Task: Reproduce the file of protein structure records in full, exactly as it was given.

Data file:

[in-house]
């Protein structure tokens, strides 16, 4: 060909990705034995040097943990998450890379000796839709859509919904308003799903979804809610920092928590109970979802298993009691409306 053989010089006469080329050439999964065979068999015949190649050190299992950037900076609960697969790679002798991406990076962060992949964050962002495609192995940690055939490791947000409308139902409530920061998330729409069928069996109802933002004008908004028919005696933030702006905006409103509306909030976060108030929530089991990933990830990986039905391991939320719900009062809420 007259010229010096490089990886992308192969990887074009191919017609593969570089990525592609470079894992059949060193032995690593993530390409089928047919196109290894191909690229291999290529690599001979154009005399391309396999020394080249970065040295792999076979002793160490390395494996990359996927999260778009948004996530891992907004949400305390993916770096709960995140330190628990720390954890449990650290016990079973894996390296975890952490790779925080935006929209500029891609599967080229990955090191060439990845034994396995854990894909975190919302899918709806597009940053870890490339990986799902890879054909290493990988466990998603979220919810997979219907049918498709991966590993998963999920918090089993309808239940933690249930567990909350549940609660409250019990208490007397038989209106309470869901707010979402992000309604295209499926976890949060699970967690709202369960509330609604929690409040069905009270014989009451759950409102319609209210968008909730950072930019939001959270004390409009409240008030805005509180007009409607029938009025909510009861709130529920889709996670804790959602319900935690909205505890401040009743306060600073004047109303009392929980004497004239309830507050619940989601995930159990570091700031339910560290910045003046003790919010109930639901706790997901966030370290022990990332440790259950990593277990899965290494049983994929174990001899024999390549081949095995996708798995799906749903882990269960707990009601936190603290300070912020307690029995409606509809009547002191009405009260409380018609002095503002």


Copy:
[in-house]
């Protein structure tokens, strides 16, 4: 060909990705034995040097943990998450890379000796839709859509919904308003799903979804809610920092928590109970979802298993009691409306 053989010089006469080329050439999964065979068999015949190649050190299992950037900076609960697969790679002798991406990076962060992949964050962002495609192995940690055939490791947000409308139902409530920061998330729409069928069996109802933002004008908004028919005696933030702006905006409103509306909030976060108030929530089991990933990830990986039905391991939320719900009062809420 007259010229010096490089990886992308192969990887074009191919017609593969570089990525592609470079894992059949060193032995690593993530390409089928047919196109290894191909690229291999290529690599001979154009005399391309396999020394080249970065040295792999076979002793160490390395494996990359996927999260778009948004996530891992907004949400305390993916770096709960995140330190628990720390954890449990650290016990079973894996390296975890952490790779925080935006929209500029891609599967080229990955090191060439990845034994396995854990894909975190919302899918709806597009940053870890490339990986799902890879054909290493990988466990998603979220919810997979219907049918498709991966590993998963999920918090089993309808239940933690249930567990909350549940609660409250019990208490007397038989209106309470869901707010979402992000309604295209499926976890949060699970967690709202369960509330609604929690409040069905009270014989009451759950409102319609209210968008909730950072930019939001959270004390409009409240008030805005509180007009409607029938009025909510009861709130529920889709996670804790959602319900935690909205505890401040009743306060600073004047109303009392929980004497004239309830507050619940989601995930159990570091700031339910560290910045003046003790919010109930639901706790997901966030370290022990990332440790259950990593277990899965290494049983994929174990001899024999390549081949095995996708798995799906749903882990269960707990009601936190603290300070912020307690029995409606509809009547002191009405009260409380018609002095503002």